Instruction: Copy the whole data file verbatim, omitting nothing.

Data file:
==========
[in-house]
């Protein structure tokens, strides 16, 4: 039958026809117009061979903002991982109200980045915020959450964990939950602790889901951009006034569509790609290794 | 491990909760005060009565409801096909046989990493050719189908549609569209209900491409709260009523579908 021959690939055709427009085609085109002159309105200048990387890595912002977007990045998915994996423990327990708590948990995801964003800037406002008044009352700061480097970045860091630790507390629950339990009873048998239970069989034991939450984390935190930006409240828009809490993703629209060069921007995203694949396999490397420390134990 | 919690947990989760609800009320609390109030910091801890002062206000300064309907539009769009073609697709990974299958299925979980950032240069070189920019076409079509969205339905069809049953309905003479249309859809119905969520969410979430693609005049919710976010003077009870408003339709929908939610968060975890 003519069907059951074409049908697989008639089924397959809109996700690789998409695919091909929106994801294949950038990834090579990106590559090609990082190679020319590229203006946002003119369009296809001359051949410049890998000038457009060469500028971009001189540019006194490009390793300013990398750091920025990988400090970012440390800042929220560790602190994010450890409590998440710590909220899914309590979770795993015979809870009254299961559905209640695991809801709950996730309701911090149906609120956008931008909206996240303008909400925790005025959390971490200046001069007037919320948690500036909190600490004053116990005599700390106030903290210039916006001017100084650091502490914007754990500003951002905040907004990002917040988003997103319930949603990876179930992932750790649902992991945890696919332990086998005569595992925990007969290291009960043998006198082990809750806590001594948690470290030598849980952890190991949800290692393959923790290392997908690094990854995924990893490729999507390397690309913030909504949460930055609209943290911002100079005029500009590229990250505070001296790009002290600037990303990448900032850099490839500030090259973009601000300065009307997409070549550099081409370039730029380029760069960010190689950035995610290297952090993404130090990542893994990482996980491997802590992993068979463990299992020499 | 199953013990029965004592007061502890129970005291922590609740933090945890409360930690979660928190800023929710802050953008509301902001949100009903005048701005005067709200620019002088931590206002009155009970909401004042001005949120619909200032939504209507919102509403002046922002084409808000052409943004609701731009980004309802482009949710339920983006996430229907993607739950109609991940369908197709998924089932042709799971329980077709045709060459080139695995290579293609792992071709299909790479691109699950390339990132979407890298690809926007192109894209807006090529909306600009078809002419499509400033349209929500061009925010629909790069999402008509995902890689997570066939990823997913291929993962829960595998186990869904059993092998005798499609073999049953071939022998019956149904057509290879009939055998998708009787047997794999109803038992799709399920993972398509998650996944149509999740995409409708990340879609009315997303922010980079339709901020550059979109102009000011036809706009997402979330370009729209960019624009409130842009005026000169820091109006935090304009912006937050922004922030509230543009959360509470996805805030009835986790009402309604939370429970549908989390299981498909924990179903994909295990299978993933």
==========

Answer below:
[in-house]
């Protein structure tokens, strides 16, 4: 039958026809117009061979903002991982109200980045915020959450964990939950602790889901951009006034569509790609290794 | 491990909760005060009565409801096909046989990493050719189908549609569209209900491409709260009523579908 021959690939055709427009085609085109002159309105200048990387890595912002977007990045998915994996423990327990708590948990995801964003800037406002008044009352700061480097970045860091630790507390629950339990009873048998239970069989034991939450984390935190930006409240828009809490993703629209060069921007995203694949396999490397420390134990 | 919690947990989760609800009320609390109030910091801890002062206000300064309907539009769009073609697709990974299958299925979980950032240069070189920019076409079509969205339905069809049953309905003479249309859809119905969520969410979430693609005049919710976010003077009870408003339709929908939610968060975890 003519069907059951074409049908697989008639089924397959809109996700690789998409695919091909929106994801294949950038990834090579990106590559090609990082190679020319590229203006946002003119369009296809001359051949410049890998000038457009060469500028971009001189540019006194490009390793300013990398750091920025990988400090970012440390800042929220560790602190994010450890409590998440710590909220899914309590979770795993015979809870009254299961559905209640695991809801709950996730309701911090149906609120956008931008909206996240303008909400925790005025959390971490200046001069007037919320948690500036909190600490004053116990005599700390106030903290210039916006001017100084650091502490914007754990500003951002905040907004990002917040988003997103319930949603990876179930992932750790649902992991945890696919332990086998005569595992925990007969290291009960043998006198082990809750806590001594948690470290030598849980952890190991949800290692393959923790290392997908690094990854995924990893490729999507390397690309913030909504949460930055609209943290911002100079005029500009590229990250505070001296790009002290600037990303990448900032850099490839500030090259973009601000300065009307997409070549550099081409370039730029380029760069960010190689950035995610290297952090993404130090990542893994990482996980491997802590992993068979463990299992020499 | 199953013990029965004592007061502890129970005291922590609740933090945890409360930690979660928190800023929710802050953008509301902001949100009903005048701005005067709200620019002088931590206002009155009970909401004042001005949120619909200032939504209507919102509403002046922002084409808000052409943004609701731009980004309802482009949710339920983006996430229907993607739950109609991940369908197709998924089932042709799971329980077709045709060459080139695995290579293609792992071709299909790479691109699950390339990132979407890298690809926007192109894209807006090529909306600009078809002419499509400033349209929500061009925010629909790069999402008509995902890689997570066939990823997913291929993962829960595998186990869904059993092998005798499609073999049953071939022998019956149904057509290879009939055998998708009787047997794999109803038992799709399920993972398509998650996944149509999740995409409708990340879609009315997303922010980079339709901020550059979109102009000011036809706009997402979330370009729209960019624009409130842009005026000169820091109006935090304009912006937050922004922030509230543009959360509470996805805030009835986790009402309604939370429970549908989390299981498909924990179903994909295990299978993933």